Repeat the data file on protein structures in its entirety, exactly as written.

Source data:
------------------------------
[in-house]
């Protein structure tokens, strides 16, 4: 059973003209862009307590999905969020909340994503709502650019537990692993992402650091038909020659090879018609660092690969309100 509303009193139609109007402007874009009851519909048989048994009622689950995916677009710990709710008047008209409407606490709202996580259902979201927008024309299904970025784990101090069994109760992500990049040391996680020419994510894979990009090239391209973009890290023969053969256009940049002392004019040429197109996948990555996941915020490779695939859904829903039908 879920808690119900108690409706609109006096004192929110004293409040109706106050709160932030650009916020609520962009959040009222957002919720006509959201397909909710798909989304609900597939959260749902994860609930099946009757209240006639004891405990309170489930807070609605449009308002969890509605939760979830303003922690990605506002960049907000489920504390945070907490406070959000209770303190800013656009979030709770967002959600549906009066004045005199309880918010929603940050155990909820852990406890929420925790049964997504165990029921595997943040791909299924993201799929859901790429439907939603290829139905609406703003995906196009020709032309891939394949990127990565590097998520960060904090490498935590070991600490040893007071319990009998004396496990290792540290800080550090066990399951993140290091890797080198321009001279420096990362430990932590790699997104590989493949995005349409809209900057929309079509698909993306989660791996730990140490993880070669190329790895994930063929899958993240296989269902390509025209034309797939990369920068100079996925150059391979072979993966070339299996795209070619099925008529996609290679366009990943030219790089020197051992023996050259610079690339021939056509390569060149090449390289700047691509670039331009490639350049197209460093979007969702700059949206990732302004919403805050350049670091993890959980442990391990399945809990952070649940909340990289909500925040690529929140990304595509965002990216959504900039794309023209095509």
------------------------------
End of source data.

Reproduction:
[in-house]
């Protein structure tokens, strides 16, 4: 059973003209862009307590999905969020909340994503709502650019537990692993992402650091038909020659090879018609660092690969309100 509303009193139609109007402007874009009851519909048989048994009622689950995916677009710990709710008047008209409407606490709202996580259902979201927008024309299904970025784990101090069994109760992500990049040391996680020419994510894979990009090239391209973009890290023969053969256009940049002392004019040429197109996948990555996941915020490779695939859904829903039908 879920808690119900108690409706609109006096004192929110004293409040109706106050709160932030650009916020609520962009959040009222957002919720006509959201397909909710798909989304609900597939959260749902994860609930099946009757209240006639004891405990309170489930807070609605449009308002969890509605939760979830303003922690990605506002960049907000489920504390945070907490406070959000209770303190800013656009979030709770967002959600549906009066004045005199309880918010929603940050155990909820852990406890929420925790049964997504165990029921595997943040791909299924993201799929859901790429439907939603290829139905609406703003995906196009020709032309891939394949990127990565590097998520960060904090490498935590070991600490040893007071319990009998004396496990290792540290800080550090066990399951993140290091890797080198321009001279420096990362430990932590790699997104590989493949995005349409809209900057929309079509698909993306989660791996730990140490993880070669190329790895994930063929899958993240296989269902390509025209034309797939990369920068100079996925150059391979072979993966070339299996795209070619099925008529996609290679366009990943030219790089020197051992023996050259610079690339021939056509390569060149090449390289700047691509670039331009490639350049197209460093979007969702700059949206990732302004919403805050350049670091993890959980442990391990399945809990952070649940909340990289909500925040690529929140990304595509965002990216959504900039794309023209095509």